Photo: Former Governor Ed Rendell announces the Citizenship Challenge at the Senator John Heinz History Center in Pittsburgh.
Reading, writing and arithmetic are still the building blocks of American education.
Civics and social studies? Not so much.
That’s why former Pennsylvania Governor Ed Rendell and Marjorie O. Rendell, Third Circuit Court of Appeals Judge, are challenging kids to become better citizens. Their Rendell Center for Civics and Civic Engagement launched its Citizenship Challenge in Western Pennsylvania in partnership with the Senator John Heinz History Center.
The Citizenship Challenge includes an essay contest for 4th and 5th graders, along with courses, workshops and webinars for K-12 teachers. A fun literacy-based mock trial for elementary school kids examines the case between “Goldilocks and the Three Bears.”
The programs are designed to fill a gap in civics education in schools. According to a National Assessment of Educational Progress report, only 25 percent of U.S. students reach a proficient standard in civics.
But the subject is an important one. “Civics prepares you to be a better citizen, and better citizens produce better results for all our lives,” says Ed Rendell, pointing to the lack of participation in the electoral process, as an example, as well as a poor knowledge of the Constitution and the Declaration of Independence.
“We don’t imbue our young people with a sense of how unusual the rights they have as Americans are,” he says, “and how along with those rights come certain responsibilities.”
The program pairs neatly with the history center’s America 101 initiative, which emphasizes the connection between history and civics.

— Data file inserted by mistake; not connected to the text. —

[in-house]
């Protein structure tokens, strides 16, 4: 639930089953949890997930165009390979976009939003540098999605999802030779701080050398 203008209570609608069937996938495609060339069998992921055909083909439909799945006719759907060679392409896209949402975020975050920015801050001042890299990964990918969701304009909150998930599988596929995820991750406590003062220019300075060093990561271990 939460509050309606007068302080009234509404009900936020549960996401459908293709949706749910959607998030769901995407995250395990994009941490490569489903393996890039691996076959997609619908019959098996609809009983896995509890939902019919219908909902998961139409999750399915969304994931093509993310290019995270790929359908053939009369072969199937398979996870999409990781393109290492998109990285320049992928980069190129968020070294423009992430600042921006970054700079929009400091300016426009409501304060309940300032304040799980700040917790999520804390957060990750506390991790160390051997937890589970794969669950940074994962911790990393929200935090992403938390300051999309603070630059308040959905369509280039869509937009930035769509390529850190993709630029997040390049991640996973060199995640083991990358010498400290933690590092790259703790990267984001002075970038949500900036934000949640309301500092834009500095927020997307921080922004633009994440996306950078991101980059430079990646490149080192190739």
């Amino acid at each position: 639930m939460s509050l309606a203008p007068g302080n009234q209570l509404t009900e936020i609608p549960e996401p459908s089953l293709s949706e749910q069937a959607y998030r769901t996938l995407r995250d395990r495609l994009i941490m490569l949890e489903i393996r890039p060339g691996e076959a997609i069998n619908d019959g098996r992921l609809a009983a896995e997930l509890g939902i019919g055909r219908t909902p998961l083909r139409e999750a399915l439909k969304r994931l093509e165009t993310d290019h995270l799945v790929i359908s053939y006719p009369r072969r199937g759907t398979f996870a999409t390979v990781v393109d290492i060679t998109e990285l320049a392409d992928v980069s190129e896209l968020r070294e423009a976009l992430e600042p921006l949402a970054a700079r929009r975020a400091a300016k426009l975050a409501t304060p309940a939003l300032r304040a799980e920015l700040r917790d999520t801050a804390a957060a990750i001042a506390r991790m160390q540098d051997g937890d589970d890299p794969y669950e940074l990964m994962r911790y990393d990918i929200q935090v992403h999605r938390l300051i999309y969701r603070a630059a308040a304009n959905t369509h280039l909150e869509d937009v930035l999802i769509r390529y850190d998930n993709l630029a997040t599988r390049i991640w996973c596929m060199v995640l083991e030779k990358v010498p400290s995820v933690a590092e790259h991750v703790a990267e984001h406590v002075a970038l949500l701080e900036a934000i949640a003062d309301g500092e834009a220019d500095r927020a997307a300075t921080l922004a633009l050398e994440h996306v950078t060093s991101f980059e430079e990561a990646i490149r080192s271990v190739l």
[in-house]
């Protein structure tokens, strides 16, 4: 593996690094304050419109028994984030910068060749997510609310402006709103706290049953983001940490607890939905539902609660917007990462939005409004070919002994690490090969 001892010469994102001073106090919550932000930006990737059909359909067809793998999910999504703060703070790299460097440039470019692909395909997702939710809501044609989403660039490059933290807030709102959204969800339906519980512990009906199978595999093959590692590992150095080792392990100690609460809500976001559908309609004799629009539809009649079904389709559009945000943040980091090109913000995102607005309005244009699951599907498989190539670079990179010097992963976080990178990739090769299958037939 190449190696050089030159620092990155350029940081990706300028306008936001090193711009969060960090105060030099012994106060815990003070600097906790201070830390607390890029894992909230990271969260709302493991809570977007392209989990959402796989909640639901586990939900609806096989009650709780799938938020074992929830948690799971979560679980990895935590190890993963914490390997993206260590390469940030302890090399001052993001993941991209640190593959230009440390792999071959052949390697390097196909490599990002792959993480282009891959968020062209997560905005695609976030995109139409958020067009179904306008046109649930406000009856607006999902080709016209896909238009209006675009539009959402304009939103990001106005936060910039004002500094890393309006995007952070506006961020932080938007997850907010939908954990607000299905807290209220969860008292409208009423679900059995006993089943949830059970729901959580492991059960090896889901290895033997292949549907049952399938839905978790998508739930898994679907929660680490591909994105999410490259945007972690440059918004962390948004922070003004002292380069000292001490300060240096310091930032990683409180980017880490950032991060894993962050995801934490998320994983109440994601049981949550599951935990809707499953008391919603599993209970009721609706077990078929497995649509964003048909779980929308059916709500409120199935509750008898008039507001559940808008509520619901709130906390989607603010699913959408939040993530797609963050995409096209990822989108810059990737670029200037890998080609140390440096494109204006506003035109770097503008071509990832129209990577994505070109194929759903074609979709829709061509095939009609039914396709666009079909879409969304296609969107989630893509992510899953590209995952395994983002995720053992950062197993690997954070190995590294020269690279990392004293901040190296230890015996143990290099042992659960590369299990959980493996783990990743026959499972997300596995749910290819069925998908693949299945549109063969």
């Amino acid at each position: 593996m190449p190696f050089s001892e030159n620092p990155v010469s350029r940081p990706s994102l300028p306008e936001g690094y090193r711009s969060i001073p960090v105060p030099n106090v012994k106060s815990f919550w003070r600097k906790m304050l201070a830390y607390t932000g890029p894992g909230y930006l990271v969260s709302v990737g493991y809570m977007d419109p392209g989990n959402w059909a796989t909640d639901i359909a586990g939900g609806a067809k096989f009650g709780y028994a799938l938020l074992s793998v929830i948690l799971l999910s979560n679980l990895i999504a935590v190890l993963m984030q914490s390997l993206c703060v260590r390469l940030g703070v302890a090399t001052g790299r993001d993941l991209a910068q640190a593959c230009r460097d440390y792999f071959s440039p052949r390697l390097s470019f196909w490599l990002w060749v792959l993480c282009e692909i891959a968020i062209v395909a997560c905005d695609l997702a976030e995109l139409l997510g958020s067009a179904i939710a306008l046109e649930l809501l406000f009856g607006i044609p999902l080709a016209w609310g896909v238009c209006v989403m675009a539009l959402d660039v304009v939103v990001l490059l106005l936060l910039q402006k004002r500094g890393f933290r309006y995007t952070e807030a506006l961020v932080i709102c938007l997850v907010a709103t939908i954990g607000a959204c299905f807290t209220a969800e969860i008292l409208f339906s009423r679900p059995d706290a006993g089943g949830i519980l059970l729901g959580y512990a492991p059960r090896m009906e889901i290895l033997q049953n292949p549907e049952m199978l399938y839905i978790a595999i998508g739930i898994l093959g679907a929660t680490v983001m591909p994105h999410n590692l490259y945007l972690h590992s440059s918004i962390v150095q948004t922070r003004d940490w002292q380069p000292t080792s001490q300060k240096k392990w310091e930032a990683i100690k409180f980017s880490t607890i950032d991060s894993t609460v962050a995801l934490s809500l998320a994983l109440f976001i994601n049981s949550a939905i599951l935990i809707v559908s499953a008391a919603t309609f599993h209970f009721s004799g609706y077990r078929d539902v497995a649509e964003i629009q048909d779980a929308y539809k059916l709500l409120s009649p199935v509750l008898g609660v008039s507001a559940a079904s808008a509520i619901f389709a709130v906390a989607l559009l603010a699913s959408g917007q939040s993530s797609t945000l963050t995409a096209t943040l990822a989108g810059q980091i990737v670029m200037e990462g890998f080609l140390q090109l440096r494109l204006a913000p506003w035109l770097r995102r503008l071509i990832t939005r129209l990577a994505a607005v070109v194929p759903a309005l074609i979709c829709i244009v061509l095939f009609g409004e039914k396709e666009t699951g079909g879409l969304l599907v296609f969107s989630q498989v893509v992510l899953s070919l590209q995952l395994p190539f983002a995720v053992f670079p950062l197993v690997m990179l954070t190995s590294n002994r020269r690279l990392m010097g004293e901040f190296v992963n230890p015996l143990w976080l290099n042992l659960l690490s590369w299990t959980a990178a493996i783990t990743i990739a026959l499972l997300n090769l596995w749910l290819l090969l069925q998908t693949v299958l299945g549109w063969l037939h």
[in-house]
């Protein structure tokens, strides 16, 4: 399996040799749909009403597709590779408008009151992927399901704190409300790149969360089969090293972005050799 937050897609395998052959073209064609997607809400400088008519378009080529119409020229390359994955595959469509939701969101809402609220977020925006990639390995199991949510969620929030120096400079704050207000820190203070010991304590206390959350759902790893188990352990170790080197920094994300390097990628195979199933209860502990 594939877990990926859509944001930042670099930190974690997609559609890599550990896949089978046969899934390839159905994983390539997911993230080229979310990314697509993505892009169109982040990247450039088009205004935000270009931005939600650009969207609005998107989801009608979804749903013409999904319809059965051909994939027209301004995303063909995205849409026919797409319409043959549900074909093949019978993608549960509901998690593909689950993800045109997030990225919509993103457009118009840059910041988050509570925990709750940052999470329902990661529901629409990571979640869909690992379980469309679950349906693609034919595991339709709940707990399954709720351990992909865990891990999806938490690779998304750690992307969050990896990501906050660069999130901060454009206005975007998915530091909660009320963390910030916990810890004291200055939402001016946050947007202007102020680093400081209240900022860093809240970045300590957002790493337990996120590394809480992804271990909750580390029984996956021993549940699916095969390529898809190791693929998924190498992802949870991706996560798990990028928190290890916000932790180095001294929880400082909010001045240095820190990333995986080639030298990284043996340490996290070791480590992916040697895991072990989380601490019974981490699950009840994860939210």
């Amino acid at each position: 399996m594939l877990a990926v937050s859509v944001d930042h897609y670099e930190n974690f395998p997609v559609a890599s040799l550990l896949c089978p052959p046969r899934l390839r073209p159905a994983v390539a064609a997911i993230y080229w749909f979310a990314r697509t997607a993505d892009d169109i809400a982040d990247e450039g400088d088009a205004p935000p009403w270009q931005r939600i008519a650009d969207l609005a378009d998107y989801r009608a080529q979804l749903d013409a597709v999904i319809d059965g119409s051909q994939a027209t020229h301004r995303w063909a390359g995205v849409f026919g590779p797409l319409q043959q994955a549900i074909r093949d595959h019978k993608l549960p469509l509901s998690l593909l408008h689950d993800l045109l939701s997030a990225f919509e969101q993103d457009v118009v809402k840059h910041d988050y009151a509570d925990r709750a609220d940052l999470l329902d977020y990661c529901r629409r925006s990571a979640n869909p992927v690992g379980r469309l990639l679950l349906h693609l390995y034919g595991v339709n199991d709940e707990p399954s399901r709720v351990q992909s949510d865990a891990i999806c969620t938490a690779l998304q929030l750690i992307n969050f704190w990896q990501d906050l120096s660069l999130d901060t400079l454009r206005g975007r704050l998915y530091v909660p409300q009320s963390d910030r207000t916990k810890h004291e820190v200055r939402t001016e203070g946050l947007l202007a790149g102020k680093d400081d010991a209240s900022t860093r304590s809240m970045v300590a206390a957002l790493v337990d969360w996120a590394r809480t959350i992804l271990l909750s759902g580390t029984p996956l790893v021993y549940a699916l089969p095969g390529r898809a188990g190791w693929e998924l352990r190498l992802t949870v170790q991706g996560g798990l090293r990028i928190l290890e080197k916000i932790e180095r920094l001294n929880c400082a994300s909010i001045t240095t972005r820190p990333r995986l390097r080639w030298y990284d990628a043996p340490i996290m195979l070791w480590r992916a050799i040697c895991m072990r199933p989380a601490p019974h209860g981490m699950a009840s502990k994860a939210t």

“We like the idea that the Citizenship Challenge allows 4th and 5th graders — who are just starting to think about what it means to be citizens and what it means to be part of our community and our democracy and our country — a forum for writing and thinking about issues connected to citizenship,” says Dr. Mariruth Leftwich, director of education at the history center.
The Citizen Challenge had its start four years ago in Philadelphia-area schools. Enthusiasm for the program exceeded expectations with kids, Rendell says. “It’s amazing when you ask them their opinion, how excited they get.”
He’s especially impressed watching kids weigh evidence during those “Goldilocks” trials.
“Not only do they make sound arguments, they exhibit critical thinking that is advanced for any age,” he says. “My gut reaction is that kids would acquit Goldilocks 95 percent of the time. But kids convict Goldilocks about half the time.
“I’m very impressed with that because Goldilocks is a traditional childhood heroine, and yet the kids understand what she did was at least theft, maybe breaking and entering, and maybe burglary.”
The program also emphasizes the importance of civil discussions and debates. The Rendells are concerned by the often-vitriolic level of political disagreement. Civics education, they believe, can teach kids that shouting at each other is a prescription for failure.
“Things like the Citizenship Challenge allow us to think about issues that pertain to everyone and give you space to have those conversations,” Leftwich says.
The official kickoff for the Citizenship Challenge at the Senator John Heinz History Center is Sept. 17. Schools are invited to visit the history center that day to learn more about the Constitution and register for the Citizenship Challenge. The program is free to all school groups and home-school families, but reservations are required by registering online.